Triangle Park is located at the intersections of Lakeshore Drive, Main Street and the City Pier entrance.
In the 1990s, the City spent $3.5 to renovate Kershaw Park and Lakeshore Drive. The area was blighted: A tall, rusty chainlink fence cordoned Kershaw Park from Lakeshore Drive. A propane gas depot stood on the site of the current NY Kitchen – not very welcoming to the refurbished City Pier.
However, the City aggressively pursued its capital improvement plan. One aspect involved creating a new city park at the base of the Canandaigua City Pier to welcome visitors to the City lakefront – the pride and joy of City residents.
One option called for a roundabout so that motorist could choose between South Main Street, the City Pier and Lakeshore Drive. Because Canandaiguans had no local experience with roundabouts, the City Council decided against constructing this traffic novelty. Years later, Ontario County built two roundabouts in the eastern bypass around Canandaigua, and since then, motorists realize that roundabouts move traffic faster than traditional 4-way stop sign intersections.
After much discussion, City Council agreed on the current design of Triangle Park. The designers suggested new placement of the old 1929 monument and historical marker to make it more welcoming to pedestrians. This monument commemorates the 1779 routes of the armies of General John Sullivan and General James Clinton:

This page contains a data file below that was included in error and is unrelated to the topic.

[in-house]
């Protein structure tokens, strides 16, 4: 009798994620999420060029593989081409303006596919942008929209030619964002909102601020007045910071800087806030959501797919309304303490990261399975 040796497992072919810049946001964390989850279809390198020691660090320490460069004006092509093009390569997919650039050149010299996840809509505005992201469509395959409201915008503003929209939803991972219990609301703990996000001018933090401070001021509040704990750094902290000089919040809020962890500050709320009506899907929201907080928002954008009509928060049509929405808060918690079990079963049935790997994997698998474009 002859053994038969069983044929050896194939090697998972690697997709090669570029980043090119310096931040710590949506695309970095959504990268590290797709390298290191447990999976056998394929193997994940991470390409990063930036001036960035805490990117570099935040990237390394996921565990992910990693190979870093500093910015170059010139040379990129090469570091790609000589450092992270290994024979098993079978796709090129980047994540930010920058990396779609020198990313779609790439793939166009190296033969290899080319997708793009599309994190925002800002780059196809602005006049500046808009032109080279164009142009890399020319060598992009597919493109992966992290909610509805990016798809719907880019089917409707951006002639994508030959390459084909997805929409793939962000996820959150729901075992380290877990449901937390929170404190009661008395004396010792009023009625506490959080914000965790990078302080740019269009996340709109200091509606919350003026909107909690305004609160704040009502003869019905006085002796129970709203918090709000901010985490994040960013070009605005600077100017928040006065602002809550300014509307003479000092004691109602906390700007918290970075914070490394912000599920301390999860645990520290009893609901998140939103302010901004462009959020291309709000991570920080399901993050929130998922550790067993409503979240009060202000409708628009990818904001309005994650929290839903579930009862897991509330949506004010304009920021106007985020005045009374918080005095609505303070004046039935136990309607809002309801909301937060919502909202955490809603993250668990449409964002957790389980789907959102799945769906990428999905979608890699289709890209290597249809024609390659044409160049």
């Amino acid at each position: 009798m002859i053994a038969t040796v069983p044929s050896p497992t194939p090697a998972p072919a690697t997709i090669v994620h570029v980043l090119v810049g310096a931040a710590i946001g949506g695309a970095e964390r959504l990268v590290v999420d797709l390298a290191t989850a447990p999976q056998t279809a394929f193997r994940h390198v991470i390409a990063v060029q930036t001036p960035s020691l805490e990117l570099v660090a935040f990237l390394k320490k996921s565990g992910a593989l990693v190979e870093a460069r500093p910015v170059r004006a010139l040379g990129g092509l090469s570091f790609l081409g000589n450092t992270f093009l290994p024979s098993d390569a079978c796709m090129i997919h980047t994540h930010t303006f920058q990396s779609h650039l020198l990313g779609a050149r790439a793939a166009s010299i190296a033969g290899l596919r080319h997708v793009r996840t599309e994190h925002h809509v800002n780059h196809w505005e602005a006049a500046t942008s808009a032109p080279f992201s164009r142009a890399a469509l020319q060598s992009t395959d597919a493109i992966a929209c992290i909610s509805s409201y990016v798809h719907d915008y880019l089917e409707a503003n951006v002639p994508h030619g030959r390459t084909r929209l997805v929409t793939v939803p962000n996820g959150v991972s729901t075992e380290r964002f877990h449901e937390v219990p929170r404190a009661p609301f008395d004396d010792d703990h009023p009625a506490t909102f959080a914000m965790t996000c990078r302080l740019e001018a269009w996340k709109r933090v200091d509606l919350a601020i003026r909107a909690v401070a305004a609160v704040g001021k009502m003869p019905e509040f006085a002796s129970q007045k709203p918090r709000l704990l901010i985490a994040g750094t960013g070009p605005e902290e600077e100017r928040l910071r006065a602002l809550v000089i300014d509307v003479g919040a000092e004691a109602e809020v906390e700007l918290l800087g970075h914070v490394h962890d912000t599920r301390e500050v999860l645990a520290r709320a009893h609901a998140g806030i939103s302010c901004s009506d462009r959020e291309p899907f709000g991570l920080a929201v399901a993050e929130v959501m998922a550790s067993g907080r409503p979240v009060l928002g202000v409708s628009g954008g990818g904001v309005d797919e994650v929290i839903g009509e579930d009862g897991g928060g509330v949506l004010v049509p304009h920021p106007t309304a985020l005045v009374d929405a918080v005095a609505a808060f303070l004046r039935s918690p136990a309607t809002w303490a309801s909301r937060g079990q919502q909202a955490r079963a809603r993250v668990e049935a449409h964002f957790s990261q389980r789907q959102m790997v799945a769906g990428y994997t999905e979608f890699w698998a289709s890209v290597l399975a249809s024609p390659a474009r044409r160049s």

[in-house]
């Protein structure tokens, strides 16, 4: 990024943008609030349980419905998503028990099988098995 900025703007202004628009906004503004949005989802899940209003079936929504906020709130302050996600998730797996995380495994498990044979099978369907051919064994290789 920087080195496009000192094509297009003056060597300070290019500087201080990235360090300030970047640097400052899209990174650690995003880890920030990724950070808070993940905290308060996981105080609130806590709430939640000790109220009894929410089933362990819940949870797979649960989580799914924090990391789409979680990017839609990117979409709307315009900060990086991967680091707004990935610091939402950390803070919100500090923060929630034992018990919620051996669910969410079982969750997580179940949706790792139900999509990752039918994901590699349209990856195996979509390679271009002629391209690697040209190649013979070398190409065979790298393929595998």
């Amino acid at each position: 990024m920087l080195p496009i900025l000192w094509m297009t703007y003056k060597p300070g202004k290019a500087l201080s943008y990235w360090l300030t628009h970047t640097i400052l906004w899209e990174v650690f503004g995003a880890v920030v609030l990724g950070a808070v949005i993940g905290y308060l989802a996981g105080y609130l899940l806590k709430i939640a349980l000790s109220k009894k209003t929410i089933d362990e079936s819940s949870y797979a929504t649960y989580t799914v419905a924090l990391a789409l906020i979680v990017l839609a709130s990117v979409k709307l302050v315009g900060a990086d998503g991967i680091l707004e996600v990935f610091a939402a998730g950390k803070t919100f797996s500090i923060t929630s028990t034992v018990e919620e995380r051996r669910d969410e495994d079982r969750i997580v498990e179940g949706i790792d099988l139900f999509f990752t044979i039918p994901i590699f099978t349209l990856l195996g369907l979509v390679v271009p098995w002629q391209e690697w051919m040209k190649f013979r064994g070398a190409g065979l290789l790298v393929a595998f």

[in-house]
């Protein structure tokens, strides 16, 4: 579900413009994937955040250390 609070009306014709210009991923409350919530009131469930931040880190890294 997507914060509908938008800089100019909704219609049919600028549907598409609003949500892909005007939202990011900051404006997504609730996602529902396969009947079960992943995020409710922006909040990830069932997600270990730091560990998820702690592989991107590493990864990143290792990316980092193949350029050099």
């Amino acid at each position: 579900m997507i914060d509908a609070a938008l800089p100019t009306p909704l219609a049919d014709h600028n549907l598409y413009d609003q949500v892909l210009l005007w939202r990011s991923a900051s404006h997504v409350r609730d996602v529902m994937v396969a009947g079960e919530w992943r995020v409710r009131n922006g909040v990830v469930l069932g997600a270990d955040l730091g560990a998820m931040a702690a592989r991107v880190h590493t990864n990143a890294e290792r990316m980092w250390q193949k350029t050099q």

Here’s a closeup of the monument:
The plaque contains language that offends modern sensibilities. Rather than remove the plaque, the City demonstrated its appreciation for the history of Native Americans – and in particular, our First People, the Haudenosaunee (“People of the Longhouse”).
Several years ago, the City commissioned a modern bronze stature depicting a Seneca, or Onondowahgah (“The People of the Great Hill”) family. The statue is located on the northeast corner at the intersection of South Main Street and State Routes 5 & 20.